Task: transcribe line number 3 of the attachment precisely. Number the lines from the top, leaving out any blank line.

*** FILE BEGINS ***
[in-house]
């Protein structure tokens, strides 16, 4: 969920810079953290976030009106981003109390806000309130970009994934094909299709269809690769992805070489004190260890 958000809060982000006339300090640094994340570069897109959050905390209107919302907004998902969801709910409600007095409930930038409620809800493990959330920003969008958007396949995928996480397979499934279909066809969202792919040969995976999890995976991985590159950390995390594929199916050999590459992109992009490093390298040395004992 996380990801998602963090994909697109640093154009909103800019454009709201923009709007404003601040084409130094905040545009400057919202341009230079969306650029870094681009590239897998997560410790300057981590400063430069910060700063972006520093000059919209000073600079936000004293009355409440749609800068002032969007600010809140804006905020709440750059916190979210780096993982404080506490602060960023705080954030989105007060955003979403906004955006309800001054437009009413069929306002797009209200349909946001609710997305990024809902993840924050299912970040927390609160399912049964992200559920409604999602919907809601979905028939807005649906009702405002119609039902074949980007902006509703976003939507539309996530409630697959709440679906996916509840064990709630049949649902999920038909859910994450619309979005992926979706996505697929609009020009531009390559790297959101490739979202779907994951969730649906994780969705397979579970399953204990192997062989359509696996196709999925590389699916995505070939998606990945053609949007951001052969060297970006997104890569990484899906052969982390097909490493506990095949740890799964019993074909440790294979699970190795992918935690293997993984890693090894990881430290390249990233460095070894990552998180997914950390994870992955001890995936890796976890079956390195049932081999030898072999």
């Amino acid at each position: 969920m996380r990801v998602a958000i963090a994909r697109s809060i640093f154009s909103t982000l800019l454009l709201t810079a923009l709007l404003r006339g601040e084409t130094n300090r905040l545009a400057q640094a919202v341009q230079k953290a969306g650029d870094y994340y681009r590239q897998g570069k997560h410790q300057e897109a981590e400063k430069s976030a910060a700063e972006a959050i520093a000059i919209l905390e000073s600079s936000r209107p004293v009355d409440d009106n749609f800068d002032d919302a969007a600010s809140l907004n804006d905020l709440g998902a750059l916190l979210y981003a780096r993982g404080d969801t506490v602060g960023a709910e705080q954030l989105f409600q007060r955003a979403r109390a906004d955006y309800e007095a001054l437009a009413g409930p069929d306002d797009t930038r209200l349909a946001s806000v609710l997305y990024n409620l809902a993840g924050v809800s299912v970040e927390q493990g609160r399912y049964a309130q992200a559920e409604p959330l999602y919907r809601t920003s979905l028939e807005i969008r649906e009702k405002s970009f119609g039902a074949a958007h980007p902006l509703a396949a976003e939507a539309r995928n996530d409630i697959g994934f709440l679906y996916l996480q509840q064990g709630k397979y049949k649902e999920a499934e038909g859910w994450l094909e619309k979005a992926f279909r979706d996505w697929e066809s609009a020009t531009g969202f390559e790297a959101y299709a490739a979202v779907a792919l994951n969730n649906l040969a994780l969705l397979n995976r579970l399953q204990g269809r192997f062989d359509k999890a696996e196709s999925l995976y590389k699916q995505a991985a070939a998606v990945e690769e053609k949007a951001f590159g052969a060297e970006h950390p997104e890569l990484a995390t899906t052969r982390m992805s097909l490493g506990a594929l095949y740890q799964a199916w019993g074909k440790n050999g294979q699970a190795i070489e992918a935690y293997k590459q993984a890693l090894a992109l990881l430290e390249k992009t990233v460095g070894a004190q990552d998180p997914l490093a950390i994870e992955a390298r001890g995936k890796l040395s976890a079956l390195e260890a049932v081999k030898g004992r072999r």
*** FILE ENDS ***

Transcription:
């Amino acid at each position: 969920m996380r990801v998602a958000i963090a994909r697109s809060i640093f154009s909103t982000l800019l454009l709201t810079a923009l709007l404003r006339g601040e084409t130094n300090r905040l545009a400057q640094a919202v341009q230079k953290a969306g650029d870094y994340y681009r590239q897998g570069k997560h410790q300057e897109a981590e400063k430069s976030a910060a700063e972006a959050i520093a000059i919209l905390e000073s600079s936000r209107p004293v009355d409440d009106n749609f800068d002032d919302a969007a600010s809140l907004n804006d905020l709440g998902a750059l916190l979210y981003a780096r993982g404080d969801t506490v602060g960023a709910e705080q954030l989105f409600q007060r955003a979403r109390a906004d955006y309800e007095a001054l437009a009413g409930p069929d306002d797009t930038r209200l349909a946001s806000v609710l997305y990024n409620l809902a993840g924050v809800s299912v970040e927390q493990g609160r399912y049964a309130q992200a559920e409604p959330l999602y919907r809601t920003s979905l028939e807005i969008r649906e009702k405002s970009f119609g039902a074949a958007h980007p902006l509703a396949a976003e939507a539309r995928n996530d409630i697959g994934f709440l679906y996916l996480q509840q064990g709630k397979y049949k649902e999920a499934e038909g859910w994450l094909e619309k979005a992926f279909r979706d996505w697929e066809s609009a020009t531009g969202f390559e790297a959101y299709a490739a979202v779907a792919l994951n969730n649906l040969a994780l969705l397979n995976r579970l399953q204990g269809r192997f062989d359509k999890a696996e196709s999925l995976y590389k699916q995505a991985a070939a998606v990945e690769e053609k949007a951001f590159g052969a060297e970006h950390p997104e890569l990484a995390t899906t052969r982390m992805s097909l490493g506990a594929l095949y740890q799964a199916w019993g074909k440790n050999g294979q699970a190795i070489e992918a935690y293997k590459q993984a890693l090894a992109l990881l430290e390249k992009t990233v460095g070894a004190q990552d998180p997914l490093a950390i994870e992955a390298r001890g995936k890796l040395s976890a079956l390195e260890a049932v081999k030898g004992r072999r």